$1,1J'3OOU ( to pay the Semlnolo Indians for
lands in Indian territory ceded to the United
States was agreed to. The lands acquired ,
2,0117,003 acres , are made open to settlement
under the homestead law.
Taking advantage of the flvo minules' de-
bale , Mr. Kennedy of Ohio , replying to iho
censures by Mr. Crisp , passed upon bis con
duct as presiding officer of the Ohio scnato ,
rehearsed the history of ballot box frauds In
Hamilton county. Ho defended his conduct
in refusing to allow four members of the leg
islature whoso seats were contested to take
part In the proceedings , and said that such
democrats us Tliurnian and Converse had
sustained hix action , which was In line wilh
every precedent in the house and in accord
ance with every parliamentary authority.
Judge Tburman , who was engaged as coun
sel in the ballot box case , bud gone to the
length of declaring lhat his ( Kennedy's ' ) firm
ness had saved the state of Ohio from dis-
On motion of Mr. Merrill of Kansas an
amendment was adopted directing thu au-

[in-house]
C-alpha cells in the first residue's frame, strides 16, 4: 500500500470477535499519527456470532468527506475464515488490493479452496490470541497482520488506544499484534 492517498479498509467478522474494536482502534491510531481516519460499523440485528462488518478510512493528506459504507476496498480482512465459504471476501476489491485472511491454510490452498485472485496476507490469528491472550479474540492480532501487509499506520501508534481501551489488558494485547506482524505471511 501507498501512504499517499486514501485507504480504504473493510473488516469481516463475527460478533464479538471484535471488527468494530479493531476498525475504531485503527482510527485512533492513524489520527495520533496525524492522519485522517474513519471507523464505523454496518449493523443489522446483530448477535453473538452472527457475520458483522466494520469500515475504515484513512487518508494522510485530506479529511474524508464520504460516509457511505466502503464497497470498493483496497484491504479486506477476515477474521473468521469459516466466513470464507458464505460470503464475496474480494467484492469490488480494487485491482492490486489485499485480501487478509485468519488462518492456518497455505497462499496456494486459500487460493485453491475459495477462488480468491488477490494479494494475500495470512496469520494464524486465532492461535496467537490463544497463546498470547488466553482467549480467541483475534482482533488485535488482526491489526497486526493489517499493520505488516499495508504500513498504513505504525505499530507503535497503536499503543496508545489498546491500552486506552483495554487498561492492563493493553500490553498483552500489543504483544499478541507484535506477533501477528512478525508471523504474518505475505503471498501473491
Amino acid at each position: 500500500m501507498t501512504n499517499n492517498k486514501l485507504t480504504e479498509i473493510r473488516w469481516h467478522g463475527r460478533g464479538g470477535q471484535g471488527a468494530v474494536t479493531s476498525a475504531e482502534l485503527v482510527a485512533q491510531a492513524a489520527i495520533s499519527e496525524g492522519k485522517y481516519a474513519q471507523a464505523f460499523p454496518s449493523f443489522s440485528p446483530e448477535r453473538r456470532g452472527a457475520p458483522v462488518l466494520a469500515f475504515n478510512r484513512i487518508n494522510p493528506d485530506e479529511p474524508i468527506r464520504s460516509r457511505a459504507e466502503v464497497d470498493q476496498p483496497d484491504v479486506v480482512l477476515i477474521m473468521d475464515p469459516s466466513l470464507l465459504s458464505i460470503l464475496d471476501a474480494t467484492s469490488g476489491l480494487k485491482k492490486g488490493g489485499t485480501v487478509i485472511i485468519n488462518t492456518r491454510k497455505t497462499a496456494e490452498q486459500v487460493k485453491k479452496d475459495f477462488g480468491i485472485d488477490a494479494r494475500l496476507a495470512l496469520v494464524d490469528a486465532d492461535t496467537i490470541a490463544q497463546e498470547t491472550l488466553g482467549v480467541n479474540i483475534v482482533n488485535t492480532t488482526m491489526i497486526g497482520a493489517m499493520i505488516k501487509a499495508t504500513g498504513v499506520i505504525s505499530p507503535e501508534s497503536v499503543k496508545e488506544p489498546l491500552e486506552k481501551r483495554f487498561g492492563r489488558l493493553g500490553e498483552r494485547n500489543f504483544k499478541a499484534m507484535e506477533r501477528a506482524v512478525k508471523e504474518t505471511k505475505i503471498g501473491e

thorlzcd commissioners lo treat with the
Cherokee Indluiib for a rclinqulshmcnt of
their title to the Cherokee outlet ; also to
treat with the pruirlu band of Poitawat-
tamlcs and Kicknpoo Indians of Kansau for
Iho sale of a portion of their reservation.
An amendment was adopted authorising
the president to establish two land nil Ices
upon lands ourned lo settlement by this act.
The committed rose and tlie bill was passed.
It is Iho last of Iho general appropriation
bills.Tho house then adjourned.
MURDER AND SUICIDE.
A Colored Mm : Shootx HH ) Swoutlicnrt
and Killu Himsrir.
Auitoiu , III. , Feb. 27. Edward Artlso
shot , Klttio Palmer on the publlo streets
within a few rods of her homo yuslcrday af
ternoon , inflicting n fatal wound. Artlso
was a rejected lover , and had been repeat
edly requested to refrain from paying atten
tion to Miss Palmer , but ho persisted in